Faced with an election expected to focus on the job creation record during his first term, the president’s financial pledges on education for 2013 are directed specifically towards employment.
In a speech at Northern Virginia Community College, Mr Obama pledged $8 billion (£5 billion) for community colleges to develop and implement job training programmes over the next three years.
Whether that investment will materialise, however, is far from certain. Although the Obama administration has always been vocal about its support for the work of community colleges, such rhetoric has yet to be backed by serious funds – a $12 billion investment in community colleges promised by Mr Obama fell by the wayside when his healthcare bill was voted down in Congress in 2010.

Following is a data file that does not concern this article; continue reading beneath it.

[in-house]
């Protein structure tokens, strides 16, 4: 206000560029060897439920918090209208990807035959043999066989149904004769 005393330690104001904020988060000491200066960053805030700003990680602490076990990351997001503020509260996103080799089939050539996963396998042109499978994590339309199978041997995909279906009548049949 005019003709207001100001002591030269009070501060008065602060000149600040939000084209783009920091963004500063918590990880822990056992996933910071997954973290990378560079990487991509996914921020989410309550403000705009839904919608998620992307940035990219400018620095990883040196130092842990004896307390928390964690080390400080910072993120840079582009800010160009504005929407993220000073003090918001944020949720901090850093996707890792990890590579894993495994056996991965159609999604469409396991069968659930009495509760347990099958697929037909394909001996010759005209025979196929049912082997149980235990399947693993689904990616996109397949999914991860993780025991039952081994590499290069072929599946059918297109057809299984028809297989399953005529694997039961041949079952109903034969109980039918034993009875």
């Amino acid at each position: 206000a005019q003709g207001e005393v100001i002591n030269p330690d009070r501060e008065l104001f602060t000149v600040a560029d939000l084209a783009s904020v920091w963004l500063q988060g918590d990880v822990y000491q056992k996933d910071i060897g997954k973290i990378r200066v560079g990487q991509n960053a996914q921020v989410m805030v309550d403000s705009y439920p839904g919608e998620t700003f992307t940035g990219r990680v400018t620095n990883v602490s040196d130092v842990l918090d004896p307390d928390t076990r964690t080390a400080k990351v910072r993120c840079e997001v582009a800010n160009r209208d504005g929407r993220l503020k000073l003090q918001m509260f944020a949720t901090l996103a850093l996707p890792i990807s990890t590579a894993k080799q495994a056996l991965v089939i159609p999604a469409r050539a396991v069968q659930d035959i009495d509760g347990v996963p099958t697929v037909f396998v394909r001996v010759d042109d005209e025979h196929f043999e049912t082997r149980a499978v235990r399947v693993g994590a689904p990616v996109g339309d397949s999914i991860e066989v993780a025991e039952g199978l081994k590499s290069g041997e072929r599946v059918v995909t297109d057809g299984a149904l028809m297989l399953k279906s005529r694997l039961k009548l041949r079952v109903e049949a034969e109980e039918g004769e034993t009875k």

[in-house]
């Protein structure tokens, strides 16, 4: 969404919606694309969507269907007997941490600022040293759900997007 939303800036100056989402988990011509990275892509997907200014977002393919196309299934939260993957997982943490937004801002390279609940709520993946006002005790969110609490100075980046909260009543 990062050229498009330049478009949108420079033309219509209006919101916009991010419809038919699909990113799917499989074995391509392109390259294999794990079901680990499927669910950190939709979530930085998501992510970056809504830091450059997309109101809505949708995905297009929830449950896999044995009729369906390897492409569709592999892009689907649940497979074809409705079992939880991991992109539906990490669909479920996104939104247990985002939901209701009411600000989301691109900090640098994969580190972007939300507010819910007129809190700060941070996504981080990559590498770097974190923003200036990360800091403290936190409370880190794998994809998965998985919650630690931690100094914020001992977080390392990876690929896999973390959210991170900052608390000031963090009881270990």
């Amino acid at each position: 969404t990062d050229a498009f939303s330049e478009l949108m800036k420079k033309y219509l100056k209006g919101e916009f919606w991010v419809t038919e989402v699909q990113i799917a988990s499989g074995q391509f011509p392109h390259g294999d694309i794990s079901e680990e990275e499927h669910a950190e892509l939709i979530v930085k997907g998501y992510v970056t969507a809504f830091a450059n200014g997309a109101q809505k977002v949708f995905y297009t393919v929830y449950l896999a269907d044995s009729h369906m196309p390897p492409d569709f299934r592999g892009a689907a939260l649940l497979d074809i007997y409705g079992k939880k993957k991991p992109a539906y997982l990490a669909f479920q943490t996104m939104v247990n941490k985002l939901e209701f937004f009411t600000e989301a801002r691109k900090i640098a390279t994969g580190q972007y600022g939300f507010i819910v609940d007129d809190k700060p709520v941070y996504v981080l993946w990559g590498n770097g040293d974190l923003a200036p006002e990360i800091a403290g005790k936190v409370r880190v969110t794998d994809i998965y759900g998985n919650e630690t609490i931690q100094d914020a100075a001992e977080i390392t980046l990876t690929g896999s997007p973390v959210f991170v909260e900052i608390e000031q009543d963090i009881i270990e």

The budget has also promised an increase for student aid offered by the federal government. This includes Pell Grants, given to the poorest students, which are to be set at a $5,635 maximum for the 2014-15 academic year. This represents an $85 increase on the previous year.
Mr Obama has also announced the postponement of an increase in the interest rate for federally-subsidised student loans, which was originally slated for June of this year. Although Mr Obama has stated his wish to cancel the increase altogether, the budget merely says the increase would be put off for a year.
Other allowances have been made in the budget for higher education schemes Mr Obama announced in his State of the Union address last month. These include the $1 billion “Race to the Top” initiative, aimed at rewarding universities perceived to have given students the most value for money by keeping tuition costs down.